A quick side story... When I was 15 years old and first read Game of Thrones I thought it was the best book in the world. And at that time for me it was. Elaborate, epic fantasy where characters actually died and awful things happened (even to children) was what I craved. Teenage me would have died to read Black Leopard, Red Wolf (and shouldn't be allowed to until at least 16 or older!). I feel like I found in this story a darkness I knew (even back then) existed in our world and occasionally with myself and others. Today at 37 I can definitely say that James has provided me with a story I didn't know I needed so badly. Over the years I've come to find some connection with other grim-dark epic fantasy books including: Sara Douglass 'Wayfarer Redemption' series, Scott Bakker's 'Prince of Nothing' series and (of course) Game of Thrones. Generally I loved these books because 'evil' won, people were killed and NOT brought back, and that each of them delves into the idea of the 'good guy' losing (either the battle or themselves). Ironically none of these are my favourite fantasy series; but they hit a dark place in me with their mood, setting or characters. In Black Leopard, Red Wolf I feel I have found a story that really spoke to me. Even James lack of female representation is acceptable to me as, let's face it, most women (including me) couldn't play with the boys on the turf established by James. To feel the greed, lust, arrogance and other emotions of James characters has allowed me to remember that it's okay to be a little dark inside; and has reassured me that the average person may also have this blackness inside them and still be a (generally) good, functioning member of society.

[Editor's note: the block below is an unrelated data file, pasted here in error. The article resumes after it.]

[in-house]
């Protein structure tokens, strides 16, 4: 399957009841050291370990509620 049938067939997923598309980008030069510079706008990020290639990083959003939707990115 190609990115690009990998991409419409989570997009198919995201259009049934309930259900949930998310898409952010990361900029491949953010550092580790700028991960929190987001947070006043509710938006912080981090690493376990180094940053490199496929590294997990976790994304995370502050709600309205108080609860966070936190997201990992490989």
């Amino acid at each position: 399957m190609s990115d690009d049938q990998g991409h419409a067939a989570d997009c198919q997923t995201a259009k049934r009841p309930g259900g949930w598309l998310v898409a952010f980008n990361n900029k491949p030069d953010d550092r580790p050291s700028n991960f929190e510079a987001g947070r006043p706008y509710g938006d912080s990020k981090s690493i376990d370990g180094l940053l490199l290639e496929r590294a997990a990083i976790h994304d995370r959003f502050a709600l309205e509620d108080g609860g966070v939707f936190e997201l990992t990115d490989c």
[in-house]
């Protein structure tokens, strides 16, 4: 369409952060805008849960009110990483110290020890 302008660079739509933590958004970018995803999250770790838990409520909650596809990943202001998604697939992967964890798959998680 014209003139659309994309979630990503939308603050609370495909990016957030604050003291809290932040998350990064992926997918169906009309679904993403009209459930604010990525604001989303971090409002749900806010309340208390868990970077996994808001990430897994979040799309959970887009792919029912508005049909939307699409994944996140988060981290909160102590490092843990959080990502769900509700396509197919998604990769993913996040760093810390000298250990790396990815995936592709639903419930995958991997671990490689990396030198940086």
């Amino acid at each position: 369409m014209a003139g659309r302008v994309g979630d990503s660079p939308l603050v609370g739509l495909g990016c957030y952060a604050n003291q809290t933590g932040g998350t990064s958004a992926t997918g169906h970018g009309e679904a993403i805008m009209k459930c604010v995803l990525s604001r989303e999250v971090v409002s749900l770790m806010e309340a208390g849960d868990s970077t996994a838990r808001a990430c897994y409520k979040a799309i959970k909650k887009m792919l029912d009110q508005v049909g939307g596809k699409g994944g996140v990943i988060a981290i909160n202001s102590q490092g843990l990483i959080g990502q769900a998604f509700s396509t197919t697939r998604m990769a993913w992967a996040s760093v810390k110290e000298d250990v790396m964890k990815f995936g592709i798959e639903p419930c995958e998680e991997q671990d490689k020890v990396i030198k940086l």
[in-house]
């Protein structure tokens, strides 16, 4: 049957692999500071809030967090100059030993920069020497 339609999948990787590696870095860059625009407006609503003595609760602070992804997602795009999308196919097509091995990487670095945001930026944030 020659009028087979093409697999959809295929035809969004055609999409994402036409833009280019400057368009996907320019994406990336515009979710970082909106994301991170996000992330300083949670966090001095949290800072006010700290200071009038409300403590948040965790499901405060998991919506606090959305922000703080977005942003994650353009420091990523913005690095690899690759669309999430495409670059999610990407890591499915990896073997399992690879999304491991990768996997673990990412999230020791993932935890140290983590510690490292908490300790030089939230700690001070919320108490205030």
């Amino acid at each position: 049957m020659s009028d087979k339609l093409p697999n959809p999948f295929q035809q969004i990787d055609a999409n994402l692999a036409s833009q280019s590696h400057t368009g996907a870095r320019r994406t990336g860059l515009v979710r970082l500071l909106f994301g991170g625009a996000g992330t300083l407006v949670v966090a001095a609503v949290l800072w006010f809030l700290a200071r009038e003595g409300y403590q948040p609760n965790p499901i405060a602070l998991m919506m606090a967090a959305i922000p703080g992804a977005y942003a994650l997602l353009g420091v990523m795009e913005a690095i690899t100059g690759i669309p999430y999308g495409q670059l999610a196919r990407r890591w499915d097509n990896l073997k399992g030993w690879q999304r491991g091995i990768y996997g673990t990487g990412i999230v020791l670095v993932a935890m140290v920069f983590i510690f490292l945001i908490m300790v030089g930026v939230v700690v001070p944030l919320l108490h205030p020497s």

Any book that takes me 23 days to read, and which I can still say I loved, must be amazing. My husband believes this is the longest I've ever taken to read a book in 10 years; not including one year when I was in and out of hospital. He may well be right. And yet I want to read Black Leopard, Red Wolf again right now; even if it takes another 23 days. How crazy!